Wildcard: Non-Fiction Writing for Fiction Writers
Thanks to bensound.com for the intro and outro music.
Ask the Author: Bruce Brady via aarongansky.com: Do you feel 3 or 4 POVs in a middle grade novel are too many?
Aaron: Great question, Bruce, especially since we just finished talking about POV last week. I don’t think that three or four POVs is too much for a middle grade novel. I wouldn’t want to go too much beyond that, but I think you’re in the realm of reasonability here. What I’d do is study a few of your favorite middle grade novels to see how they’re doing it. Look at the publishing houses that are publishing MG books with multiple points of view. They’re more likely to take something in their wheelhouse.
Al: I agree with Aaron. Check out what other writers in the genre/age group or doing. I think you would want one pov from the male character (if there is one) and one from the female character. This will give the young readers someone to relate to. Boys are more likely to read stories featuring boys and girls will be drawn to a girl in significant role. That’s a broad statement but it’s probably a good observation.
FIRSTS IN FICTION
WILDCARD: Non-Fiction Writing for the Fiction Writer
This week, in honor of Pop’s new book Unspoken releasing, we thought we’d talk a bit about nonfiction writing for the fiction writer. Whether you like it or not, you’ll be writing nonfiction someday. It may be as simple as a blog post, or as prestigious as an article (or a book) for Writer’s Digest. Let’s talk a bit with Pops (who has written 11 nonfiction books and co-wrote 2 others) about the differences between the two types of writing and how we, as fiction writers, can maximize our efforts when writing nonfiction.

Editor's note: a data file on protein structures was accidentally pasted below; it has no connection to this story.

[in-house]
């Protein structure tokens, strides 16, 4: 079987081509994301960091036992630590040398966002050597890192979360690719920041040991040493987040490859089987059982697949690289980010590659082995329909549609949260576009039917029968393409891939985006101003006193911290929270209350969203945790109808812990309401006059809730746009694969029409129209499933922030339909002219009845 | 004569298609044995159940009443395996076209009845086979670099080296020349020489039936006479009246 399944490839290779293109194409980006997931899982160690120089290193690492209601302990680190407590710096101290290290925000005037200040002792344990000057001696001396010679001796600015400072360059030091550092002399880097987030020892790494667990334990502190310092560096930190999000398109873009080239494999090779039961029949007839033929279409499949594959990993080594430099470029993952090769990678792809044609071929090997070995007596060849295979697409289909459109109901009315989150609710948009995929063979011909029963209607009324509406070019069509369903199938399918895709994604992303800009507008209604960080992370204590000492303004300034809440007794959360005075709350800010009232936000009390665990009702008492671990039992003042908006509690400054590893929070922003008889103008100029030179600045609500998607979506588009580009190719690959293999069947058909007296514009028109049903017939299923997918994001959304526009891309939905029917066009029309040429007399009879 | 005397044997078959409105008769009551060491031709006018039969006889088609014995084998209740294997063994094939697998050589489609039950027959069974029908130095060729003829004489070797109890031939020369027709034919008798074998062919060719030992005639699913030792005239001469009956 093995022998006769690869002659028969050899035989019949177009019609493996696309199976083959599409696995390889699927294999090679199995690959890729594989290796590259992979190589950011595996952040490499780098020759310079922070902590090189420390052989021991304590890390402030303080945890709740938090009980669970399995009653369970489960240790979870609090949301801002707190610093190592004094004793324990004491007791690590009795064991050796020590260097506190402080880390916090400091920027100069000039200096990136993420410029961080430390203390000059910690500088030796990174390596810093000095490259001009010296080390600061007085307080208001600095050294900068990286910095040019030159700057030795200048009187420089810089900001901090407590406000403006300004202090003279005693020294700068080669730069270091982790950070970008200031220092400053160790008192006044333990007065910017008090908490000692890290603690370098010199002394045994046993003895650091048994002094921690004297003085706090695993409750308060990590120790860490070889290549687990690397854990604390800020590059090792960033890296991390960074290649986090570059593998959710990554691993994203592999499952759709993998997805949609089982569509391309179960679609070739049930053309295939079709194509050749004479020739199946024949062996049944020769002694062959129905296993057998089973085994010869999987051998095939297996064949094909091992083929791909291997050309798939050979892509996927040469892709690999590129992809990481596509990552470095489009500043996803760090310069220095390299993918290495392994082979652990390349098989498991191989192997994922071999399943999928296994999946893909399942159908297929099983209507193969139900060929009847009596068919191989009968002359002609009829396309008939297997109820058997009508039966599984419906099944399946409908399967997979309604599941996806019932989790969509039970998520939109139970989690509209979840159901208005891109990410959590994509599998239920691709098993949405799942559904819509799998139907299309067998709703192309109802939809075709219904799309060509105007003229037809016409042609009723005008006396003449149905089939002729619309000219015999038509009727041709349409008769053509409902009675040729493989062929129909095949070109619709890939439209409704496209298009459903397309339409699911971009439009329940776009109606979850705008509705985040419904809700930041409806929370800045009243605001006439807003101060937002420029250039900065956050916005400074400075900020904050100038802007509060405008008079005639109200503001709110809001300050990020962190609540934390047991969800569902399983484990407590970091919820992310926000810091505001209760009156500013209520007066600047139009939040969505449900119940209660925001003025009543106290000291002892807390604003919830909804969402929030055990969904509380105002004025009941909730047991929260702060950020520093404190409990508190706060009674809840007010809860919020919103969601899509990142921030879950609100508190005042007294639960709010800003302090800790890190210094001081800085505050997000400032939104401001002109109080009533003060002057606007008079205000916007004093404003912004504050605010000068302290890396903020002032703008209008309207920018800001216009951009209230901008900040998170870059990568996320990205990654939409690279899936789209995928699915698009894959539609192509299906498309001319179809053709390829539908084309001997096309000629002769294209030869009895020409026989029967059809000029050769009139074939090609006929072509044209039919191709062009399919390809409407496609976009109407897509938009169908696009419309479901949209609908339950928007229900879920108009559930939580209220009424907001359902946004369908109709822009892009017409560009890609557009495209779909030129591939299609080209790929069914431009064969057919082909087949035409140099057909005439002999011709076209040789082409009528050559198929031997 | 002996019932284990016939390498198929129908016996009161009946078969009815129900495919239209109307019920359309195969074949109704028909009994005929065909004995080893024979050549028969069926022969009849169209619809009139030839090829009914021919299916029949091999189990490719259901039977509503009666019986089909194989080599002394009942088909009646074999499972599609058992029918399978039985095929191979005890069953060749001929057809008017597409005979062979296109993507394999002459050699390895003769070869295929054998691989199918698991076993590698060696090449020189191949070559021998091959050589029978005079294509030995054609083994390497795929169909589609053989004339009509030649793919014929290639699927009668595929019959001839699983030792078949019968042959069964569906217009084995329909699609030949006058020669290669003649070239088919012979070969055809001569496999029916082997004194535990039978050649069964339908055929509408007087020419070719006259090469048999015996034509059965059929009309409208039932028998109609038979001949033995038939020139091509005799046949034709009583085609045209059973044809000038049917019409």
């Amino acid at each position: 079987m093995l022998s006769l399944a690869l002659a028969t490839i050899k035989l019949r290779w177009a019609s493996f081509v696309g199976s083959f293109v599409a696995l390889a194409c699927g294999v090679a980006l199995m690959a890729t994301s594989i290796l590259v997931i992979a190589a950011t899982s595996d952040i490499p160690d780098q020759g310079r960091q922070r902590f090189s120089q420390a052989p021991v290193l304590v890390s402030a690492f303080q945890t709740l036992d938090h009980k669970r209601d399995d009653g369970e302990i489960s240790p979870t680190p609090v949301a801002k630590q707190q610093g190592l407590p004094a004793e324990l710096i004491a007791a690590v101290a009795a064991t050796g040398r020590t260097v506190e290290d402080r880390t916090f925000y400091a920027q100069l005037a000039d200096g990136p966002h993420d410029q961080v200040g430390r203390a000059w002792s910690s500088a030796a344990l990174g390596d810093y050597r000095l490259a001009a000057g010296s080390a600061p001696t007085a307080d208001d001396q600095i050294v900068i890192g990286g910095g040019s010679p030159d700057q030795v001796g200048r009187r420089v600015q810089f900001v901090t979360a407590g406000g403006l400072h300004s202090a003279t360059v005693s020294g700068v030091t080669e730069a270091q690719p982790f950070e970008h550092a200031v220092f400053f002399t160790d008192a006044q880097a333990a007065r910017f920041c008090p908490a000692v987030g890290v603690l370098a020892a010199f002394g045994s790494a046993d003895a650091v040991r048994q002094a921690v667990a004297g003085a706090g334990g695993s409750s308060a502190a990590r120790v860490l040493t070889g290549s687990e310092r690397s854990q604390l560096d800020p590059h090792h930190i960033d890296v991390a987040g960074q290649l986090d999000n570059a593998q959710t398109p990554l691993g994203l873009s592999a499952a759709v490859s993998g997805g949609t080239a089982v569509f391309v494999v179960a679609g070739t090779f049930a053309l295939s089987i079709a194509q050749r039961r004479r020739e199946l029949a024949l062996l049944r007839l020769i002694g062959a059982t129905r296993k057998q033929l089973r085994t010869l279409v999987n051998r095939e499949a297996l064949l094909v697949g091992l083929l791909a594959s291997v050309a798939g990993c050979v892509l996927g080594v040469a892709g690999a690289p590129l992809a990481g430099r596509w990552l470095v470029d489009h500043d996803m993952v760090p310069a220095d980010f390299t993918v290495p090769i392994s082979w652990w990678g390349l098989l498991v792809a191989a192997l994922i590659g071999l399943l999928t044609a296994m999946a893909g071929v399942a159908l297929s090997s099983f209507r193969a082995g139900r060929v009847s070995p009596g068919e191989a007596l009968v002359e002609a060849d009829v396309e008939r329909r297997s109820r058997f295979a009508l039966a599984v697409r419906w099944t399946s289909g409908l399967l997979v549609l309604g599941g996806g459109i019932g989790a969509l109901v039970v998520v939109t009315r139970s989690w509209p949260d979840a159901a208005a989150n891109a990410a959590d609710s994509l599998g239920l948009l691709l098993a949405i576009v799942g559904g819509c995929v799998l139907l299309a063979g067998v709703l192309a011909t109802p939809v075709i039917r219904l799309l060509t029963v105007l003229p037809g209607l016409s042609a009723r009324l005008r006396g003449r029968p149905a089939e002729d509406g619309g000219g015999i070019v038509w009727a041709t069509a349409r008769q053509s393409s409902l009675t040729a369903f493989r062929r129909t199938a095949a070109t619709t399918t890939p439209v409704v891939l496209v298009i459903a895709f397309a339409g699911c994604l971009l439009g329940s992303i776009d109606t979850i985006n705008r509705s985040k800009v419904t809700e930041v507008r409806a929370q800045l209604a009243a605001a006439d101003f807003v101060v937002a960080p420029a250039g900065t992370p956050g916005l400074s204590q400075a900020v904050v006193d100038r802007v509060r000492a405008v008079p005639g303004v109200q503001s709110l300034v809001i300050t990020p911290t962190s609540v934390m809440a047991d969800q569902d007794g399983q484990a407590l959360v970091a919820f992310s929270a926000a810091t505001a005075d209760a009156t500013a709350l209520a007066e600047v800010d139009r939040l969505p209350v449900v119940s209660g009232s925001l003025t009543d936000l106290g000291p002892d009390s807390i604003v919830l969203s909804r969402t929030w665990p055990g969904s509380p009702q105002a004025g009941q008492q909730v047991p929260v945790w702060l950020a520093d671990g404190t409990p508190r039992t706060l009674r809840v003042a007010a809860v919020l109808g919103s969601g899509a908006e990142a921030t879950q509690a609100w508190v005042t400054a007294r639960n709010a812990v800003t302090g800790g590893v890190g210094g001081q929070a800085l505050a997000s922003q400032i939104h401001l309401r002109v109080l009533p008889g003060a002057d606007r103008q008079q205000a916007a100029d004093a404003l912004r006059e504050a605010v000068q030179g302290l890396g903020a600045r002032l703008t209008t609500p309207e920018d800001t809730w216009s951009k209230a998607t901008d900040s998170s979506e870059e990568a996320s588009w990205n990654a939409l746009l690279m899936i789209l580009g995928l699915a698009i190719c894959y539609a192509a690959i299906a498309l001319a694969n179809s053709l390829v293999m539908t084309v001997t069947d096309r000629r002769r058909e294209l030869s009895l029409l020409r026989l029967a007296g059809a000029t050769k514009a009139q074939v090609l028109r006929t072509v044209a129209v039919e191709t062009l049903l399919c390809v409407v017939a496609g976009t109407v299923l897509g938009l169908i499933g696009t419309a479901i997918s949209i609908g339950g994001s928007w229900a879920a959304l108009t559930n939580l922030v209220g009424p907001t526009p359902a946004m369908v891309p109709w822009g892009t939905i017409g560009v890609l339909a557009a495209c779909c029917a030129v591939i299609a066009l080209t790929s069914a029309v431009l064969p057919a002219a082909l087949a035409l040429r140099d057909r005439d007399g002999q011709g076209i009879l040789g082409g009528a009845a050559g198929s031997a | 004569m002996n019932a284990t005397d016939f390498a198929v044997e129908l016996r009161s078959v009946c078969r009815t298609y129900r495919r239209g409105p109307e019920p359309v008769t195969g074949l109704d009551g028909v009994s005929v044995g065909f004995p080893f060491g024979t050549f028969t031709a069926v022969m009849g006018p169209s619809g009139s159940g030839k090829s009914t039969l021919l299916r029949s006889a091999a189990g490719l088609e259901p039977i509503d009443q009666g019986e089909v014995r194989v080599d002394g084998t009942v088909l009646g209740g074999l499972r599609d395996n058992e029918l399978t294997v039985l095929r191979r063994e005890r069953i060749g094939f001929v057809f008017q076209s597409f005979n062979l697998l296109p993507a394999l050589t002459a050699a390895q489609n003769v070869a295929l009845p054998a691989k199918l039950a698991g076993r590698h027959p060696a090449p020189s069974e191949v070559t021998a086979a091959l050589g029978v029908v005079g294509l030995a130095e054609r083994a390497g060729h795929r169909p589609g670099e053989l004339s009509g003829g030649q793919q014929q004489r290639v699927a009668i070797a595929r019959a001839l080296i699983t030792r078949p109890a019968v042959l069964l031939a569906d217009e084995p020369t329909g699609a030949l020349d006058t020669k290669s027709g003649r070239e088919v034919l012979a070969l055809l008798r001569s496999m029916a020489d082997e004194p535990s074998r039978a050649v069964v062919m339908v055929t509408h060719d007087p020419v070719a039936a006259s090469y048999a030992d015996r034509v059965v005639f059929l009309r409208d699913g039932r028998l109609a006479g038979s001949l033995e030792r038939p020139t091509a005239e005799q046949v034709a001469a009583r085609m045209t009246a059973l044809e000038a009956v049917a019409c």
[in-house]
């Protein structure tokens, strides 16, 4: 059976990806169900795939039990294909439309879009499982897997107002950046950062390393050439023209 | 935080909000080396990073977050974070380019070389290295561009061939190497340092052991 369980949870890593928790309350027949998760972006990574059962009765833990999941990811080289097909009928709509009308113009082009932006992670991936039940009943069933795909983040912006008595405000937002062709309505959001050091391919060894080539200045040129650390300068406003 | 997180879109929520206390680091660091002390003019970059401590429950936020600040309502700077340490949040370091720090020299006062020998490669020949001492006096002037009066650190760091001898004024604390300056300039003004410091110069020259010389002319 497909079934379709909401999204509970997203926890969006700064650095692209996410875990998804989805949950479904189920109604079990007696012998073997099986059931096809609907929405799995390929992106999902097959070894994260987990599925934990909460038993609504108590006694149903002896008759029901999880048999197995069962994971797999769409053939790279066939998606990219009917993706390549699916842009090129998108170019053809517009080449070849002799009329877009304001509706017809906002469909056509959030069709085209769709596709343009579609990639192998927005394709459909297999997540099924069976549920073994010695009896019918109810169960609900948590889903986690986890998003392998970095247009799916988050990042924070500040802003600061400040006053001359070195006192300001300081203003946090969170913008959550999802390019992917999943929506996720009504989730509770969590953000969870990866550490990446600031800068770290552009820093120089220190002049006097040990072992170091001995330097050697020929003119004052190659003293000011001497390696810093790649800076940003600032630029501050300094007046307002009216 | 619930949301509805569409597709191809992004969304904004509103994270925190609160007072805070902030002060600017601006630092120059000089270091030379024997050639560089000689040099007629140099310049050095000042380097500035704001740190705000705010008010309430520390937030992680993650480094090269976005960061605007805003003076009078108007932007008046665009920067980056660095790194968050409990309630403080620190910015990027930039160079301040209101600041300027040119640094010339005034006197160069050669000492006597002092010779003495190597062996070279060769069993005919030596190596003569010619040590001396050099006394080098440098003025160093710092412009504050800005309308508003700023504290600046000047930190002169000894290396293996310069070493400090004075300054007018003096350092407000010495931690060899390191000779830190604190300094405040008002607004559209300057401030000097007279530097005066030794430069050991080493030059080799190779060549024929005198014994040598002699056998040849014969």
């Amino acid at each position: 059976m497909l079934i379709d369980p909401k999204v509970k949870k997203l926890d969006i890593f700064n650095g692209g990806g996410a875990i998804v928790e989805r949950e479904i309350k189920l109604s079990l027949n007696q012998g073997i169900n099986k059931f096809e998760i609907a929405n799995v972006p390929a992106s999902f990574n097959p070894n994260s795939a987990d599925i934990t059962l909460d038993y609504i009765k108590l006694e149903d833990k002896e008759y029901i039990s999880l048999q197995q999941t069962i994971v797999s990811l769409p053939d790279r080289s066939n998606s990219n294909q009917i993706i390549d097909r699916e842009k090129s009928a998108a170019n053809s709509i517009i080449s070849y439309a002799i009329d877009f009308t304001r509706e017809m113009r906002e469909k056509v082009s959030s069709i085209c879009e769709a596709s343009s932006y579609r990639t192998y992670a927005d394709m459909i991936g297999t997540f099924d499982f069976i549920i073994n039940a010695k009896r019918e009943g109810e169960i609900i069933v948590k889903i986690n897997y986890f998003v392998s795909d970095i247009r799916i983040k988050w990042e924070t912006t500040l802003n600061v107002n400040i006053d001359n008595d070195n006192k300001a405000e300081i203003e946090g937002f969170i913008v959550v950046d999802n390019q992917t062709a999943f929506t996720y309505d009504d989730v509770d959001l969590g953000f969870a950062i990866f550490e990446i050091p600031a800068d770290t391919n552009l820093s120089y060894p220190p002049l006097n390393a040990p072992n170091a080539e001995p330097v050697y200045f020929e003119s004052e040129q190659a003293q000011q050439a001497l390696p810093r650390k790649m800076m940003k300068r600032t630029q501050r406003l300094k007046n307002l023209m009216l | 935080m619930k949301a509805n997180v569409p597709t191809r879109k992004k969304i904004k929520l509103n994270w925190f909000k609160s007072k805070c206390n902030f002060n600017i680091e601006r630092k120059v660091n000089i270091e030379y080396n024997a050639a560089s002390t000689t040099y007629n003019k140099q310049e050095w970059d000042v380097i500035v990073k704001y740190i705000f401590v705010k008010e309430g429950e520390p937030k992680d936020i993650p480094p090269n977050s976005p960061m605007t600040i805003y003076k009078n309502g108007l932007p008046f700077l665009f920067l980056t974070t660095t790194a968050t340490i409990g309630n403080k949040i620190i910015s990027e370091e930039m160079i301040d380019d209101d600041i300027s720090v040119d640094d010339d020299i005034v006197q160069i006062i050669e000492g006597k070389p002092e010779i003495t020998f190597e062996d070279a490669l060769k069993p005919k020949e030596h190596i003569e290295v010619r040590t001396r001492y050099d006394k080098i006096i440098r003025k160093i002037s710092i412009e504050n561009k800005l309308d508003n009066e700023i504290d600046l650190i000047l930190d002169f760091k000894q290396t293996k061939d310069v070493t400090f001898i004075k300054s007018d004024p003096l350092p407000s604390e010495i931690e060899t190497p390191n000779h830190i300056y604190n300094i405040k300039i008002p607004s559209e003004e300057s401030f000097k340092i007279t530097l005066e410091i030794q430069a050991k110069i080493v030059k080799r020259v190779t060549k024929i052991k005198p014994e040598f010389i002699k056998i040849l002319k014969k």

Aaron: Why is it important that fiction writers know how to write nonfiction?
Al: Many of have an erroneous image of what it means to be a writer. I used to think that an author sat around all day drinking coffee, number 2 pencil in hand or sat behind a spiffy typewriter (computer), a fire blazes in the fireplace, the writer wears a smoking jacket, and an Irish Setter is curled up within petting reach. Turns out it’s a lot of work and producing the work is only part of the work for a contemporary writer.
Today, publishers want writers who can do public speaking, have a large blog following, can write backcover copy, and more.
Also, the experience of writing articles, blog posts, even nonfiction books, can make the fiction writer much better at his/her art. Many famous writers of the past wrote essays, nonfiction books, articles, and the like. (Think George Orwell).
Aaron: Pops, first of all, what would you say is the primary difference between nonfiction and fiction?
Al: Several things.
- Fiction is primarily entertainment. It allows readers to live vicariously through fictional characters. It can be educational, but that’s seldom the goal.
- Nonfiction is educational or persuade. Its primary purpose is present information in a professional, even entertaining way, so the reader knows more. Great nonfiction can bring out emotions as strong as fiction. The 1985 book Day One by Peter Wyden was incredibly moving. I read that book 30 years ago and I still can’t shake some images.